I enjoyed this book for the many questions it raised and the many avenues of research the authors took to arrive at information. They name names, the provide a list of genealogical dynasties, they provide information about places, temples, monuments,gravestones, mysterious paintings and messages contained within them -- which can all be examined. One reason this book is so fascinating is the assertion and conclusions the authors arrive at --- is not "cut and dry", "black and white", since there is no solid and authentic document that can be dated and with total certainty to "prove" the authors assertions. The many "if this then that" explantions they provide leaves room for healty scepticism, as well as the remote possibility they hae stumbled onto the greatest "hoax" of all time. I highly recommend this book for anyone who has an open mind, is interested in a good mystery and can look at alternative explanations, that also require some stretch of "faith" but not of a religous variety. Erika Borsos (bakonyvilla)
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13 of 15 people found the following review helpful
5.0 out of 5 stars A real life-changing read!!!!!, 20 Oct 2000
By A Customer
Whilst staying at a friend apartment in Tenerife, I ran out of books...and I still had a week to go. I scanned the book case in the lounge, and, in between various Mills & Boon's and Jackie Collins', I found this intriguing looking book. I then read it cover to cover in two days...and barely slept! The reader is slowly pulled in to this evolving mystery - and, when the 'truth' is revealed, one is still forced into reading on. An amazing book. Read the "If you liked this.." books as well - they only add to the intrigue.
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17 of 20 people found the following review helpful
3.0 out of 5 stars Very disappointing., 14 Sep 2004
The Holy Blood and the Holy Grail started out as a very interesting read. The first half of the book is filled with a historical background that takes you through time in a riveting way and sets you up for what you hope is a big revelation. However, when the revelation comes it just leaves you wondering if someone switched books on you. I was very disappointed to see that the biggest part of the book is filled with assumptions; assumptions which the authors use to draw their conclusions from. It basically reads like one big what if. Very disappointing.
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6 of 7 people found the following review helpful
3.0 out of 5 stars Holy Mackerel!, 25 Sep 2006
It will come as no surprise to many to find out that I read this book immediately after DVC in a pursuit to find out what it really is all about.

I would heartily recommend this book as a companion piece to aforementioned da Vinci Code but as I say with that book, you must retain an open mind. I am reasonably convinced about large parts of this story, but in my opinion too many assumptions are made by the authors in order to make the story fit their own conclusion, as opposed to the other way around.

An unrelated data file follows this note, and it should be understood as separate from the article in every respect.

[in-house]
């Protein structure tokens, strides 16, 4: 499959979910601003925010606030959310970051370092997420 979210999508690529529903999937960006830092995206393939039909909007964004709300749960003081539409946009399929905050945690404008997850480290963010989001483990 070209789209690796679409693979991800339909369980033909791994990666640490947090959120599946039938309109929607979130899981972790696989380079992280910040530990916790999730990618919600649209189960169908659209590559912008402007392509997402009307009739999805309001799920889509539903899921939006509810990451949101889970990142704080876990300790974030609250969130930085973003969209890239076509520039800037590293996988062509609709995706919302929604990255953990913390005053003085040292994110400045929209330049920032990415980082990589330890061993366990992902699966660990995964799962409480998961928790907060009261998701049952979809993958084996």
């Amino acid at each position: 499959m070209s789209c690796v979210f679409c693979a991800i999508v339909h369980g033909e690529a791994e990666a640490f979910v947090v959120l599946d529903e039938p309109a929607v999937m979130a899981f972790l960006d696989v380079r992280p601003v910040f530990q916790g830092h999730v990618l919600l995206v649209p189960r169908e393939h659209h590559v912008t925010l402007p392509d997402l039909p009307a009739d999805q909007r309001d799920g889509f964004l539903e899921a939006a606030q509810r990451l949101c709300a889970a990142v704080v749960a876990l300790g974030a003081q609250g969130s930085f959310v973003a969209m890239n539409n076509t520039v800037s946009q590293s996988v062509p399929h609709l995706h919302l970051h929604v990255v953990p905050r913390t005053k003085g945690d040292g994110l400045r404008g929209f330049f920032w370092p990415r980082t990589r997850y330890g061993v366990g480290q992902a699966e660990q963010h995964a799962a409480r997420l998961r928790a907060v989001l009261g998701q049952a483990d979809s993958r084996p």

Certainly a good, factual (!?) piece, but you may find that it will not satisfy you, thus leading you down the "grail trail" to read more...
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5 of 6 people found the following review helpful
4.0 out of 5 stars bestea Neptunis Quintosaurus similis?, 15 Jun 2000
By 
D. De Gruijter (Leiden) - See all my reviews
(REAL NAME)   
Let's face it: this book is quite a bold - but at this time already nearly dated - enterprise into the shady realm of forged history, or misunderstood history. As the authors themselves a number of times attest, their book is founded mainly on speculation and hypothesis to fit the pieces of the puzzles together. But it's one of the most believable thesises yet. Although there are certain points where my skeptical eye just couldn't digest the theories, the main structure of this work remains unaffected. I believe part III - about the 'real' life of Jesus - of the book is the strongest contender for the forged history theory. And we all know that in the Vatican, forgery is the name of the game. It quite baffles my scholarly brain how people can still confess the Christian faith while they are bombarded with cold neutral facts about the many deceptions, documents, intruiges etc. that are fluttering around between these covers. Something was going on in the struggling young Church, and it wasn't healthy. The conclusion quite baffled me, if not struck me as peculiar. Until then we are confronted by a secret organization with a scheme that may have lasted for 2000 years to put to effect with quite a negative connotation to it. At the end of the conclusion, however, the authors almost seem to welcome (tongue-in-cheek) the coming of a Merovingan dynasty by handling the Priority of Sion with extremely gentle gloves. Personally, I'd think a form of intellectual aristocracy or elite is just what our old fattened world needs at this moment to build a firm foundation for the distant future of mankind. It seems that the Priority thinks so to. One thing I found irritating is the lacking of annotations. There's a slim way to find out what quotation or view came out of what book in the big list at the end of the work. Sometimes a statement just slaps you out of the blue in to the face and you'd like to know if it's speculation and if so how founded it is. One more thing. Since this book has attained bestseller status and is thus quite accepted in its level of 'outrageousness', I think it's important to turn our eyes back upon 'The Witch Cult in Western Europe' and 'The God of the Witches' by Margaret A. Murray. Re-reading those works might reveal some (minor?) connections to the events portrayed in 'The Holy Blood & the Holy Grail'.
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2.0 out of 5 stars Tired, 31 Dec 2006